"By that time they had been joined by Colonels Brown, and Owen, and Captain Peter Robeson, and several other Whigs, and in consequence of the information received from Mrs. McRee, an attack on the Tories was determined on - although the whole force of the Whigs did not exceed eighty men.

"They accordingly marched to the Cape Fear, and forded it at night, about half or three quarters of a mile below the village - attacked the Tories at a point called Tory Hole - drove them to the upper end of the village; where the ammunition of the Whigs having been expended, they were under the necessity of retiring; after having killed or mortally wounded their commanding officer, Colonel Slingsby, Captain David Godwin and a private named Edward Harrison - Lieutenant Baldwin and several privates were severely wounded.

"Of the Whigs none were killed, and only two privates, James Singletary and James Cain, slightly wounded. The Tories were so severely handled that they dispersed the next morning."

Known Patriot Participants

Known British/Loyalist Participants

Col. Thomas Robeson, Jr. - Commanding Officer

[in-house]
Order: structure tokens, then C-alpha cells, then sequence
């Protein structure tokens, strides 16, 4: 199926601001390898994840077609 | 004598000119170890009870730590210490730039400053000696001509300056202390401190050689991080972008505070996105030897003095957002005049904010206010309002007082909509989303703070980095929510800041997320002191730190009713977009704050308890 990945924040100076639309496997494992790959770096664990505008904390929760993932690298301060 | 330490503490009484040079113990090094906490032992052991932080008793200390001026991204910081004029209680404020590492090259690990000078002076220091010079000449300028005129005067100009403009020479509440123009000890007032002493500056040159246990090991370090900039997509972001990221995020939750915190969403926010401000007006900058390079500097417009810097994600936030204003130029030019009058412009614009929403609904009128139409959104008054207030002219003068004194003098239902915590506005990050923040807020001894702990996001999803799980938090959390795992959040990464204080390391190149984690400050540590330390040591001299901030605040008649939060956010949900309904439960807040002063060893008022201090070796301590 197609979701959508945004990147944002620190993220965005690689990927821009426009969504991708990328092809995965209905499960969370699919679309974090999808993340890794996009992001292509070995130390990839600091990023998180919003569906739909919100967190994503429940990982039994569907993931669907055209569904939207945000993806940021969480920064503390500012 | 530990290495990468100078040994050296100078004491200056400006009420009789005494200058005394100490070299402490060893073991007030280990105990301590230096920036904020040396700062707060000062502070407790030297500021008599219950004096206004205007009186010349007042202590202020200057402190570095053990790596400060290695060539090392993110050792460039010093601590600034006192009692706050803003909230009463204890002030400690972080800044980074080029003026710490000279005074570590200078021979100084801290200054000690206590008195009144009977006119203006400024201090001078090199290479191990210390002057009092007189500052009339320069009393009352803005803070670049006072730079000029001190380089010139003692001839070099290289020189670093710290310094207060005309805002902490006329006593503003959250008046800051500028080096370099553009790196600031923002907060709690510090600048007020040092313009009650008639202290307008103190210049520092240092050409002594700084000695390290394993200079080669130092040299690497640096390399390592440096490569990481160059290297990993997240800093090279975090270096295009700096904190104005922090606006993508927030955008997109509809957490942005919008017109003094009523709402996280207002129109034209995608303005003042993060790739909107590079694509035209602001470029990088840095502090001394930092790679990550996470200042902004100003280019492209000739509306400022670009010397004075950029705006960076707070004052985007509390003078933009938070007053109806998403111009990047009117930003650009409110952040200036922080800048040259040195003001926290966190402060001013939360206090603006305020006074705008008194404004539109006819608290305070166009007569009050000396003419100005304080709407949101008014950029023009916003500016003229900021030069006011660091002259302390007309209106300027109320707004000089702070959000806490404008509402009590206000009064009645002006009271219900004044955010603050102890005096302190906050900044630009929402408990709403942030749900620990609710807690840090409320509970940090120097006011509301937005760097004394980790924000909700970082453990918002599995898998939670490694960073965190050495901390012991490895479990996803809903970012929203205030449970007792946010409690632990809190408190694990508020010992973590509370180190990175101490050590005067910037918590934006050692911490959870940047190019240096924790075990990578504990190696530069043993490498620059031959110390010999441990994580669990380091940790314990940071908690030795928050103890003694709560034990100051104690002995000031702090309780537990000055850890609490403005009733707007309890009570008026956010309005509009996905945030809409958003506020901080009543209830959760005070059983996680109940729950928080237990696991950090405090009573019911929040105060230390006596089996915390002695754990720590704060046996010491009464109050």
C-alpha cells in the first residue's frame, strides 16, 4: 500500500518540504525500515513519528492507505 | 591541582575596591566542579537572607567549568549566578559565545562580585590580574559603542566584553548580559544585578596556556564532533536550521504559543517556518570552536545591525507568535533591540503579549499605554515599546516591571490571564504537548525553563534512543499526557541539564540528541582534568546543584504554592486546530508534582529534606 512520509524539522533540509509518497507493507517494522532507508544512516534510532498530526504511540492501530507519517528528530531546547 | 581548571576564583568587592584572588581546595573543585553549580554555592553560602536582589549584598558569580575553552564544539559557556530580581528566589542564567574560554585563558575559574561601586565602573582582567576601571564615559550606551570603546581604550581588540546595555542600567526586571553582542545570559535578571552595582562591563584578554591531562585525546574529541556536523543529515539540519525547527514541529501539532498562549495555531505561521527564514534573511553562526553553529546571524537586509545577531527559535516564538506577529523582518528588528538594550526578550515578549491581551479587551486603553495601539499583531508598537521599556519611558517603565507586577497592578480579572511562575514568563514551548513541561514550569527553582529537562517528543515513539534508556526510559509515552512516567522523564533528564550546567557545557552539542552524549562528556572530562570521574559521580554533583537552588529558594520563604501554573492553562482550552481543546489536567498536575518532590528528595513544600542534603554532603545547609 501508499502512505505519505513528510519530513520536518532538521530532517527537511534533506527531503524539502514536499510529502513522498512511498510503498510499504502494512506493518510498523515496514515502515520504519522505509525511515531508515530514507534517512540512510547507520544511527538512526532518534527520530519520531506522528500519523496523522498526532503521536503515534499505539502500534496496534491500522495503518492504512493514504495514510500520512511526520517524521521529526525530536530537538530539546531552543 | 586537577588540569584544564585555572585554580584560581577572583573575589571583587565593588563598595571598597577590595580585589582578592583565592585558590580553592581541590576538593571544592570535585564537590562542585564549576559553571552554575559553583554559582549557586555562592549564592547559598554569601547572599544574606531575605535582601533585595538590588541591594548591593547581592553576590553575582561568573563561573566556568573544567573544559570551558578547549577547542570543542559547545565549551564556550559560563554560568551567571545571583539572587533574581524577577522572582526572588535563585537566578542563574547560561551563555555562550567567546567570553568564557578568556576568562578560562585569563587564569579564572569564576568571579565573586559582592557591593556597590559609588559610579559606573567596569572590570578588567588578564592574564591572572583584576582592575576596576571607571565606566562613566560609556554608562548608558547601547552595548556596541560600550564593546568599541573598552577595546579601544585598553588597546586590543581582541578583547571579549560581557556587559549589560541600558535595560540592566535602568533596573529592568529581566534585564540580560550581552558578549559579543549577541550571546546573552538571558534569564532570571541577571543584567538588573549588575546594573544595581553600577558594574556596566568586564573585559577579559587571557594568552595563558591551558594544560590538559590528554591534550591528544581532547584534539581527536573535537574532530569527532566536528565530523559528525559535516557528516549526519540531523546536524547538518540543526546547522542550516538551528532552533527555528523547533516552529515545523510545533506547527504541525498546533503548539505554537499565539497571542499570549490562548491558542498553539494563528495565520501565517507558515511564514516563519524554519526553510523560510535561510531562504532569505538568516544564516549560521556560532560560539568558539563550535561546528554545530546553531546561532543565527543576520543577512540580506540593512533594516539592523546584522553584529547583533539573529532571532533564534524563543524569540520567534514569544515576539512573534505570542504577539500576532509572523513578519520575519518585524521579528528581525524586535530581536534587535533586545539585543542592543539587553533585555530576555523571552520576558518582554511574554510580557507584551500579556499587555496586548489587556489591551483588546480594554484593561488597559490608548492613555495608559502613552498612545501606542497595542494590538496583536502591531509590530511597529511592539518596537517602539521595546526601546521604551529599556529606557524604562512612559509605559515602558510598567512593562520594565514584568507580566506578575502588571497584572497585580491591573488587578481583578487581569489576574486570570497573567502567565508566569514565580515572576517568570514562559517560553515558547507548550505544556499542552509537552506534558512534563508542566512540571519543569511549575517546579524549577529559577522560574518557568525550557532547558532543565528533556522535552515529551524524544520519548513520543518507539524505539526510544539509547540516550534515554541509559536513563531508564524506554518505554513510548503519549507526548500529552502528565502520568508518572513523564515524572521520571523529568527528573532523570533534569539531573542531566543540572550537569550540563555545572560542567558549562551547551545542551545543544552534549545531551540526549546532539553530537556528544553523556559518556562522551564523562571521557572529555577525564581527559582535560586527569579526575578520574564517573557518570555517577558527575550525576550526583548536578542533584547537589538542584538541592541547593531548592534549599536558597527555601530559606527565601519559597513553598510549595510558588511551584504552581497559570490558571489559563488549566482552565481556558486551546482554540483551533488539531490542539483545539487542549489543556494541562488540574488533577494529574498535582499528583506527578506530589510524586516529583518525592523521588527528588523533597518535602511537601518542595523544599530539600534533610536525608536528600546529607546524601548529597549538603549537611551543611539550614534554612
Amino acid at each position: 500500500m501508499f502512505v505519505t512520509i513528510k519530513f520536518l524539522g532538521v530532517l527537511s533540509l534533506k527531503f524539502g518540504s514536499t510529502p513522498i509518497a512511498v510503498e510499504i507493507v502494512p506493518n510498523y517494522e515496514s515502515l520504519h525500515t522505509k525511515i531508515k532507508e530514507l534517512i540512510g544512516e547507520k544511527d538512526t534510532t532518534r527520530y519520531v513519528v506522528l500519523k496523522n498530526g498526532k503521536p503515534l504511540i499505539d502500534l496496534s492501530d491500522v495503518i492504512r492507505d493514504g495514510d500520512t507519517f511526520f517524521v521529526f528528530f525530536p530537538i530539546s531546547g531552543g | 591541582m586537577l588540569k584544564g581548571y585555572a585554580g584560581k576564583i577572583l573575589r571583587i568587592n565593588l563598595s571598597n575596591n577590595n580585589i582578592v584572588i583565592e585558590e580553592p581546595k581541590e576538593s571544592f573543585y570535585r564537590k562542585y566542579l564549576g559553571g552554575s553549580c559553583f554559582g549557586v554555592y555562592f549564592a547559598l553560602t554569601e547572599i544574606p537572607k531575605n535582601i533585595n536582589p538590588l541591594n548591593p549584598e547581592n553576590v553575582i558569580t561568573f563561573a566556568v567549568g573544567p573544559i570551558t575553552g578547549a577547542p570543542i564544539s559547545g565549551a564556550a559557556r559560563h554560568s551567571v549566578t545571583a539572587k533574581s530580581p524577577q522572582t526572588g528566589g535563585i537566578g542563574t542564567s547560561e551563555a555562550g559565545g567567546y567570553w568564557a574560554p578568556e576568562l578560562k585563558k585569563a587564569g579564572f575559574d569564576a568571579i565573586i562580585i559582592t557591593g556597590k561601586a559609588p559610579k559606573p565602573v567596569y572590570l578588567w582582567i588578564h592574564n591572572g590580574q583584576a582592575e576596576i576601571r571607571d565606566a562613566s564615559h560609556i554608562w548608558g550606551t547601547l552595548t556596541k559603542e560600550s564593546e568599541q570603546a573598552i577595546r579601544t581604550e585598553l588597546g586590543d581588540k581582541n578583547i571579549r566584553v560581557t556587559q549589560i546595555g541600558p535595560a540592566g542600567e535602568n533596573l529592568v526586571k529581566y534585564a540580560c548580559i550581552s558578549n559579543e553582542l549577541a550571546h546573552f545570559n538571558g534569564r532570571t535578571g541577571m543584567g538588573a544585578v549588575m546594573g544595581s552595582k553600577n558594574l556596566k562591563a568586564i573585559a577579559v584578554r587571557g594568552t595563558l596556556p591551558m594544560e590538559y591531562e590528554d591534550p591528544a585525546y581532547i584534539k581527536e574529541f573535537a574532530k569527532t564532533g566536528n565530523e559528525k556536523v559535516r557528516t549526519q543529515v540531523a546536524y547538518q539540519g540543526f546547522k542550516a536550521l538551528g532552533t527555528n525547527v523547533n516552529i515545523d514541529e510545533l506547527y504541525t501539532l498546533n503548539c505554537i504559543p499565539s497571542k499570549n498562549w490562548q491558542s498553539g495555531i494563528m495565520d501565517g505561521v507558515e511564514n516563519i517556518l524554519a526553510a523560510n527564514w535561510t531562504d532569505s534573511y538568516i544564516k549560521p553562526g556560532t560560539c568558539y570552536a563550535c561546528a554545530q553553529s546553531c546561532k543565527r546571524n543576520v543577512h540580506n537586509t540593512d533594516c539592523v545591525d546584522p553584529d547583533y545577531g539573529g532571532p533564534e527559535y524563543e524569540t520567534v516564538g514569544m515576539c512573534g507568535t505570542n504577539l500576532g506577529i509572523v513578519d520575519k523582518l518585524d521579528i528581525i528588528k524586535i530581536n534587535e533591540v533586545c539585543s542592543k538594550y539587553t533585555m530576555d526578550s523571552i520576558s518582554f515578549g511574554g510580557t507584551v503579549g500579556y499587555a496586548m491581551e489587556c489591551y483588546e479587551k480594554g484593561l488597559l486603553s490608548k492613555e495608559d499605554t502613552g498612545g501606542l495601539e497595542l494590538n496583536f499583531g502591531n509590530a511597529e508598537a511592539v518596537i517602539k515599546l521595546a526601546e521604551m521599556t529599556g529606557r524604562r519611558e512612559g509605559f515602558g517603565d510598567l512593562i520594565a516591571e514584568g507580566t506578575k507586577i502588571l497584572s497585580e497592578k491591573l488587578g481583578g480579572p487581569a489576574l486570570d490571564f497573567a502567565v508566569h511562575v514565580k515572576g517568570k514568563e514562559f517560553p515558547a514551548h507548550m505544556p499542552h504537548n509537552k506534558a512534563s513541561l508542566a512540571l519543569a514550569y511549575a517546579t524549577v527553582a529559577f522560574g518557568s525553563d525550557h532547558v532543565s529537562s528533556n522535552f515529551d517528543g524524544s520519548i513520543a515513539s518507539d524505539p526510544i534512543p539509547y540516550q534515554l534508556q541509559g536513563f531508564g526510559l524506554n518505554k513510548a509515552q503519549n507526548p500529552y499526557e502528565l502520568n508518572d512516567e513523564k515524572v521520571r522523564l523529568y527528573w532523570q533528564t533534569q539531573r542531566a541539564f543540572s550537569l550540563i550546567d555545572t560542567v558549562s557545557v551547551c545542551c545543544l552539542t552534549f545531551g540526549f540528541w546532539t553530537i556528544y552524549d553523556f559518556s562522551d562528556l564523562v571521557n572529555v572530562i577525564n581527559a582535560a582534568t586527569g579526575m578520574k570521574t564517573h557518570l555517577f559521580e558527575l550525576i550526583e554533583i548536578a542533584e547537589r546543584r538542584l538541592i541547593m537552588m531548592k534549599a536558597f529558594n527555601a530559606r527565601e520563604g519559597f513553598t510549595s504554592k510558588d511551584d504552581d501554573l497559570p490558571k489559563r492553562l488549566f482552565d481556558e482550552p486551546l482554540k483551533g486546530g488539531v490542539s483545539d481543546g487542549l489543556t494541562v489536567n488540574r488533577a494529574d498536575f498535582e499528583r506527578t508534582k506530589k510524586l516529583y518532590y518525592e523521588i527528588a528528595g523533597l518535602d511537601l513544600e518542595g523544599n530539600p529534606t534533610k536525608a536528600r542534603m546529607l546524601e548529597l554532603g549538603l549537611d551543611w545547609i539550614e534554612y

Bladen County Regiment of Militia - with the following known men out of <80 allegedly there:
- Col. Thomas Owen
- Col. Thomas Brown
- Capt. William Ellis
- Capt. William G. McDaniel
- Capt. Peter Robeson
- Capt. James Gillespie (Duplin County Regiment)
- Lt. William Daniel (under Capt. Peter Robeson)
- Sgt. James Cain (wounded)
- Private Richard Brown
- Private Richard Cheshire
- Private Sherwood Fort
- Private Robert Johnston
- Private Musgrove Jones
- Private Hiram Pendleton
- Private Samuel Pharis
- Private Richard Plummer
- Private James Singletary (wounded)
- Private Josiah Singletary
- Private Moab Stevens
- Private Burrell Whitehead

Col. John Slingsby - Commanding Officer (killed)

Bladen County Loyalist Militia, with at least one (1) known company led by:
- Capt. David Godwin (killed)

Cumberland County Loyalist Militia, with at least one (1) company led by:
- Capt. Charles Malloy

Total Loyalist forces - ~300